For the past three weeks, our students have worked in Design Challenge to create Rube Goldberg machines. Most of our students have never heard of Rube Goldberg machines much less designed one. The truth is that neither of my co-teachers nor I had designed them either. So, like much of our design challenge experiences, we learned along with our students. And it was every bit of an extraordinary journey. There were times when we really considered abandoning the idea altogether but we (our students and ourselves) hung in there. In the end, I continue to be so proud of our students and what they accomplished.
Creating these machines posed challenges that forced ours students to think differently and shift their paradigms. Perhaps the biggest shifts in paradigms involved helping our students understand how to measure success. Most of them identified success as the machine completing the identified task. However, they quickly discovered that they may need to reevaluate the metrics that they used for success. Instead. they "pivoted" and modified how they measured success. This kind of pivot is also very true in life. Sometimes, our original purpose and way to measure success has to be altered. Many of our students have never had the opportunity to fully be immersed in designing machines with a specific purpose. A lot of them are deficient in some aspects of physics. However, they learned how to improvise and quickly find ways to work though emerging challenges.
A lot of our students have experienced a lot of challenges in their personal life. While we, as teachers, may never fully know the true impact of these challenges on our students, we do know that we must support and encourage our students to continue to persevere through these challenges. We must ensure that our students have developed the necessary coping mechanisms to process these challenges and identify proactive solutions. There were times when some students even gave up and said that they would take the failing grade. However, these students returned the next day ready to try again. There was something that I saw with our students that I did not expect. It was a willingness to not let the problem or challenge get the best of them. There were times when group communication deteriorated and I was certain that this group would most definitely split up. However, these same students returned after a break to begin working together once again. As I thought about these experiences, it made me wonder "What is it that is driving these students to complete these challenges?" Many appeared to be so willing to give up so readily but yet they returned back to try again.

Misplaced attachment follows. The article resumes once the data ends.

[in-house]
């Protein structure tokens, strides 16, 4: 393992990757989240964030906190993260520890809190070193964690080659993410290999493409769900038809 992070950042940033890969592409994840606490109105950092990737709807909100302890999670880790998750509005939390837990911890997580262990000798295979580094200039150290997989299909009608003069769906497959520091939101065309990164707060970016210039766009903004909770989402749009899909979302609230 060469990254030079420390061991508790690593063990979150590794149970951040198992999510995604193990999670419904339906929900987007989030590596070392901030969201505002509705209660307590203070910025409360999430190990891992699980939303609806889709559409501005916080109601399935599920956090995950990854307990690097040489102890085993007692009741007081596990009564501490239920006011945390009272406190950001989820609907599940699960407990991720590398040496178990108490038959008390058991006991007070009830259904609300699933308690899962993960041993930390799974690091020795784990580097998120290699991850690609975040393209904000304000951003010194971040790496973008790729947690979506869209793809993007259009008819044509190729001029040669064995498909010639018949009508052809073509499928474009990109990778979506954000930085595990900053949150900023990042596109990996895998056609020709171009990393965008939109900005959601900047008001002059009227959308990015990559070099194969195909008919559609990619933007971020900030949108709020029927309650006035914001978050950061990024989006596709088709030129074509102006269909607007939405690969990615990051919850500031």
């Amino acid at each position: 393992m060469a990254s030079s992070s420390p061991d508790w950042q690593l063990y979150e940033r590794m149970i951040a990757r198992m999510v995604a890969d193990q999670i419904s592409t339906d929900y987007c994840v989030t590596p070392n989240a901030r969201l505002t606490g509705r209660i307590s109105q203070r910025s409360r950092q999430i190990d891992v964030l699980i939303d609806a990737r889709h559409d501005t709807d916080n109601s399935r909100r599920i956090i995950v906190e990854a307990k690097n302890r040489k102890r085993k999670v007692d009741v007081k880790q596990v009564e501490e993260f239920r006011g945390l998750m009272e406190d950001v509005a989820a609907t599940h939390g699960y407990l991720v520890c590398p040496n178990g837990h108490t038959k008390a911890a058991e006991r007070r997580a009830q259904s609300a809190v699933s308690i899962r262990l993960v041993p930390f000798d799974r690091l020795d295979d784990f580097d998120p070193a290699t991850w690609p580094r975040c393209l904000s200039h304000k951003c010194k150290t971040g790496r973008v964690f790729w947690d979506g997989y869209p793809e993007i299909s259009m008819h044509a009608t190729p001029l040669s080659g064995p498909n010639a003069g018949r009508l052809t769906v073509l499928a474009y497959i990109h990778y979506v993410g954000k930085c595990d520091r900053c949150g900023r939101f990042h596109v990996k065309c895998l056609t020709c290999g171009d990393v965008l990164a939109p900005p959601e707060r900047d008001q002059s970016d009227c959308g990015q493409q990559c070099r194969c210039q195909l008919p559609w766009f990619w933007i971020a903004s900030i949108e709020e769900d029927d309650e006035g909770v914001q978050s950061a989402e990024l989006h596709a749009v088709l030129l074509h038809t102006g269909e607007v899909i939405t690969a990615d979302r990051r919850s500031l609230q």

As we approached our deadline, our students worked harder and harder. They relied less on us for structure and direction. Our roles shifted to providing resources such as pulleys, yarn, and cardboard. We also became cheerleaders and supporters. In short, our students had transformed and so had we. I did not even realize it. Too often, we get "stuck" in our "factory model of education" where we don't allow our students the opportunity to show us new and different ways of thinking. Our principal reminded us today that for the longest time divergent thinking was not encouraged and celebrated in public education. As we clearly saw with this challenge, all of our students (regardless of their academic ability, motivation, and background) have so much to offer us. They reminded me of the importance of letting them do things their own way and finding their own solutions. It was so gratifying to see the pride that so many students showed in their final designs. Most students were genuine proud of what they had built and accomplished. It was clear that students took ownership of this challenge and find innovative ways to solve problems with limited materials and experiences. The purpose of a Rube Goldberg machine is to complete a simple task in a complex way. In this case, our students proved that they have the skills and ability to solve a challenge and "stick with it" (grit?). They proved that student ownership is huge motivator. Many of the students were initially less than enthusiastic about this challenge. However, there was no lack of enthusiasm today as we concluded this challenge. To my students, I say "Thank You" for helping me to experience the power of divergent thinking to create solutions and I applaud each of you for sticking with your challenge. The pride that I have in each of you far exceeds any words that I could write.
The ideas shared here are my own and do not necessarily represent my employers, associations, or organizations. These thoughts are entirely my own.